Berkeley city council in California has become the latest city to examine municipal ownership of "the last mile", a move which could deal the latest blow to the stalling Municipal Wi-Fi movement. Palo Alto in the heart of Silicon Valley voted to investigate a fiber to the home (FTTH) scheme a few days earlier.
Berkeley had looked set to rubber stamp the Wi-Fi option, but voted 5:1 instead for a feasibility plan which would see the city partner with a private contractor for fiber.
"A successful economic model for running municipal Wi-Fi networks has yet to emerge," notes from the city's director of IT, Chris Mead, acknowledge.
The city also noted that while subscription models for Wi-Fi have been a flop, advertising-based revenue "cannot be taken for granted", either.
"It may be that municipal Wi-Fi is a passing fad that will be left behind by economic reality and new technology," advised Mead.
Some FTTH plans are well advanced. Seattle, Wash. voted to explore ownership of the last mile two years ago - issuing a RFI (Request for Interest) in May. But the poster child is undoubtedly Utah's appropriately named UTOPIA MetroNet project. A bond issue raised $85m two years ago, and now 14 areas will receive FTTH at speeds of up to 100mbit/s.
Laying fiber to the home is a much more expensive proposition than the cheap and cheerful option of attaching 802.11 transceivers to street posts. But it offers many advantages, the most significant of which is that residents would have a genuine alternative to the local Bell monopoly and the local cable provider.
Fiber would also offer the municipality a much greater opportunity to monetize the investment. Fiber links can be opened up to content providers to offer entertainment services such as IPTV, in addition to broadband and telephony.
And there are basic technical advantages. Wi-Fi doesn't handle mobile operations well, standards haven't settled, and coverage is patchy and flaky.
Typical city Wi-Fi contracts only stipulate that the contractor provide reception to street-facing rooms or the front rooms of apartments - and it's too bad if your apartment doesn't face the street. However, fiber promises far greater bandwidth at speeds 80x faster than the 256kbp/s basic tier that forms San Francisco's contract. The signal is naturally less vulnerable to weather conditions, challenging topology, or leaves on trees.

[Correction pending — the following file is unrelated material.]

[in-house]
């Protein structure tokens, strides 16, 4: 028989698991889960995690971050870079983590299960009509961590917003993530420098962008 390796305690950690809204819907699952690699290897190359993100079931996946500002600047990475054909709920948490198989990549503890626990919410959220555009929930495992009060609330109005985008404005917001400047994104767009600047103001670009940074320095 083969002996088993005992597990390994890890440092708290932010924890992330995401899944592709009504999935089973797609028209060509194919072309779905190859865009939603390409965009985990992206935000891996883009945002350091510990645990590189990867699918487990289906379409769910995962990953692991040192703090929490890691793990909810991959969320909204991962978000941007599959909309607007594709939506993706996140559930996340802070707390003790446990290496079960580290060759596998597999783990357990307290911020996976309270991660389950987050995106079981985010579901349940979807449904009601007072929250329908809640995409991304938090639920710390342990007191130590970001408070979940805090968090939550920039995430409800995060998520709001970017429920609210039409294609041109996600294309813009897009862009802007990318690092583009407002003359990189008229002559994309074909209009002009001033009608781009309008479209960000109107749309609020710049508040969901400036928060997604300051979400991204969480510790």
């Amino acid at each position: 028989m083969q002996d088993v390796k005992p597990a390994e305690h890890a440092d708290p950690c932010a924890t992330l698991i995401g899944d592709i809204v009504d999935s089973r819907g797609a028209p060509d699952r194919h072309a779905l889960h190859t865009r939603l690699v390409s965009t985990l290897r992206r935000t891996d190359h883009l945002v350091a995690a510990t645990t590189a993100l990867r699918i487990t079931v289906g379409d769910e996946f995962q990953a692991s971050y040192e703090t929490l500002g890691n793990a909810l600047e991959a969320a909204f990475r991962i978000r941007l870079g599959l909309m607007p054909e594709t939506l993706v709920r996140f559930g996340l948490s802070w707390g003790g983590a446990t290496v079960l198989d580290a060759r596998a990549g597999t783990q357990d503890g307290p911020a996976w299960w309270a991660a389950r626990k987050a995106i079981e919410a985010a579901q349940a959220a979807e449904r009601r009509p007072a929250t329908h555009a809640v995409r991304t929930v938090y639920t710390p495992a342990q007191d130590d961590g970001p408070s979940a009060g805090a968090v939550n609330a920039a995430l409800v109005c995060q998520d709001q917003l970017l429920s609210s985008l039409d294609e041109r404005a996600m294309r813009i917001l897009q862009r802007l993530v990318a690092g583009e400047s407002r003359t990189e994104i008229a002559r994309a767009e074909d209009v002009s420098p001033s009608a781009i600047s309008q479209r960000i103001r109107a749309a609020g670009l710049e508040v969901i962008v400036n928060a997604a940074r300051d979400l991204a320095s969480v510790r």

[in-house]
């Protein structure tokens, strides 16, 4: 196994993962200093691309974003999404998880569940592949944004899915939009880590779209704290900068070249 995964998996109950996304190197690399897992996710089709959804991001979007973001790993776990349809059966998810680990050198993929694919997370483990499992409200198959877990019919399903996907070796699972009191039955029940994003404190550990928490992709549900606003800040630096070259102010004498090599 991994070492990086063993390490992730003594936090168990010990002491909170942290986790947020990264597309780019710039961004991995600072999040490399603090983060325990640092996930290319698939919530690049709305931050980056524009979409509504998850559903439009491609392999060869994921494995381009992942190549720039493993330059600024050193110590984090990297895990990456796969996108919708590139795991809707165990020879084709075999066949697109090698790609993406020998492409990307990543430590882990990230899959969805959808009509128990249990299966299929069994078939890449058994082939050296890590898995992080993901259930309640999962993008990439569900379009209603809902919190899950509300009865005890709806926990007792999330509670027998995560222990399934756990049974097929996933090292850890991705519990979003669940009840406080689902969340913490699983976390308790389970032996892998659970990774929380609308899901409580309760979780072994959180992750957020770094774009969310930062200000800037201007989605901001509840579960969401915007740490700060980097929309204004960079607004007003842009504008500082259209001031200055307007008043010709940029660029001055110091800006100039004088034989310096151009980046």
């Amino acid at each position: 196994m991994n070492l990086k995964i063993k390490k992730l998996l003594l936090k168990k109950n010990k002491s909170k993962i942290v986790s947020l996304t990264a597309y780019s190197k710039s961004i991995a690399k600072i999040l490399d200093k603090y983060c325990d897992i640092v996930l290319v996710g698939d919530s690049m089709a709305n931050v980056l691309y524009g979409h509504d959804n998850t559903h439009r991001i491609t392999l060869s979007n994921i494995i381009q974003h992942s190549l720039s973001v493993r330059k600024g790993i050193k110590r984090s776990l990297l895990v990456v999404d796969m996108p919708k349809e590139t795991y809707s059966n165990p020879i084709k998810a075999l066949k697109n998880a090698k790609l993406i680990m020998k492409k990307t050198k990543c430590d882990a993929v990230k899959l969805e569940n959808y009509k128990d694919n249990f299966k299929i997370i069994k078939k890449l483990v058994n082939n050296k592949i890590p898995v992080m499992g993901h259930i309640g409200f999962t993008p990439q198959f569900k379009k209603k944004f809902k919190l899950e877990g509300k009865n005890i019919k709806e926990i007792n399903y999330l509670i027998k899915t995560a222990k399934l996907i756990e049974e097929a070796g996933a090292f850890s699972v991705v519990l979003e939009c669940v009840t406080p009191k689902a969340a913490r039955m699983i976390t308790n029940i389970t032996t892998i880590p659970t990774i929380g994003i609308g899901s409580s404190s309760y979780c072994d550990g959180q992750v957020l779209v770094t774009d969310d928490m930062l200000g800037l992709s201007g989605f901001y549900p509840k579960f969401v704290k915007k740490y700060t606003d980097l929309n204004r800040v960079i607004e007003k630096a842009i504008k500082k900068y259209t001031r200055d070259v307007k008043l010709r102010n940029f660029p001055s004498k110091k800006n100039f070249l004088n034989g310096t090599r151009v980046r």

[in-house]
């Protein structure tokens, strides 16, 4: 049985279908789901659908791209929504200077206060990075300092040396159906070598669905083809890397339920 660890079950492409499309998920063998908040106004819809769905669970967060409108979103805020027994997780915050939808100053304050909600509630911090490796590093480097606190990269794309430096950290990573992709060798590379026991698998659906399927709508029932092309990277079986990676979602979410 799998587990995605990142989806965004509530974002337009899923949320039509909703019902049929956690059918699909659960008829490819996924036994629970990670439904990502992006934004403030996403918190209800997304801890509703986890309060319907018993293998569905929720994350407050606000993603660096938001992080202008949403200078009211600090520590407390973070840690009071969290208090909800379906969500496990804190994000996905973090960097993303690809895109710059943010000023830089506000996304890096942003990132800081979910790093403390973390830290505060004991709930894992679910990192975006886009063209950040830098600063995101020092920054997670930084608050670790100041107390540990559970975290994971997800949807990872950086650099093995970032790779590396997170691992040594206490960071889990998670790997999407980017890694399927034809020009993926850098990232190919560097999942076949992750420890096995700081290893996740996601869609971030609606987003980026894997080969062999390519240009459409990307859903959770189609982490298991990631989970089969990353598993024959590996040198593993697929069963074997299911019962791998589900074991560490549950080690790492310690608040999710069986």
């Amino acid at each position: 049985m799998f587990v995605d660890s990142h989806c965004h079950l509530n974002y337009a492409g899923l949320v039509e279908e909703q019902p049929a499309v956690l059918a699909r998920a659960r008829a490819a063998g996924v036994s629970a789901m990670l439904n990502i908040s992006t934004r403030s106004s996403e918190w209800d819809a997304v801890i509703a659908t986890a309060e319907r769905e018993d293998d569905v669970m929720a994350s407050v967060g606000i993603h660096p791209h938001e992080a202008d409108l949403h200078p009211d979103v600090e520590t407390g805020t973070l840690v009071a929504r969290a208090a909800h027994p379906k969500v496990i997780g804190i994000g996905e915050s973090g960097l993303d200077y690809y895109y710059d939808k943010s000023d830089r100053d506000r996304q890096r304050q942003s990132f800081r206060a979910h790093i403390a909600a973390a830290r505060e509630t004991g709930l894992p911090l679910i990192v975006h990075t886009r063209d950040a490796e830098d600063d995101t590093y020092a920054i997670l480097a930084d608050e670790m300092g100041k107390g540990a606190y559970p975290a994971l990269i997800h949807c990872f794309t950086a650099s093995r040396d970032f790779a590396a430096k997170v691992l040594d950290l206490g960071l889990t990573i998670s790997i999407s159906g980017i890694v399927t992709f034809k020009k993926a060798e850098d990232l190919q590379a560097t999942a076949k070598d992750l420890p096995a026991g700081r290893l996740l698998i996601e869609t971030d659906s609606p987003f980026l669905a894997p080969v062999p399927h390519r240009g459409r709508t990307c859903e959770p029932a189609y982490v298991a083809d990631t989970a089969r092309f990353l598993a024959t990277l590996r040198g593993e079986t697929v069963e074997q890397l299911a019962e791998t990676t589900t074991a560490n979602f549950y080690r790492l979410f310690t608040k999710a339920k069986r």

The disadvantages are obvious: it's more expensive, harder to sell, and still faces regulatory challenges and hard lobbying from incumbents.
Verizon lobbied hard against Muni Wi-Fi, to protect its high speed mobile 3G investments. But Verizon has already burned through $2bn laying its FiOS fiber network. So how much would it cost the city, really?
According to advocate Bill St Arnaud, quoted by Bob Frankston, who in turn was cited in a recent Robert X Cringely column that helped swing the Berkeley vote, the price per home is $1000 to $1500. Amortized over ten years that comes to $12.50 a month.
Palo Alto, one of the most socially divided cities in the US, estimated the cost of a FTTH network at $40m.
That's a lot of social services. And, of course, householders who already have cable or DSL may see this as unnecessary burden.
St Arnaud admits that there is "no obvious consumer demand for 'third' network", and that "North America is well served with a duopoly, with [the] 'promised' potential of WiMaX, BPL [broadband over powerline] and other technologies" just around the corner.
There's also a problem he could have mentioned, but didn't. If councils adopt "net neutrality" legislation, or if such legislation is forced upon the municipalities by Congress, there will be little interest from the content providers, who then find themselves doomed to compete with BitTorrent downloaders. The content providers are essential if the service is to pay for itself - and such content companies themselves are keen to find a competitor to King Cable.
We'll see. ®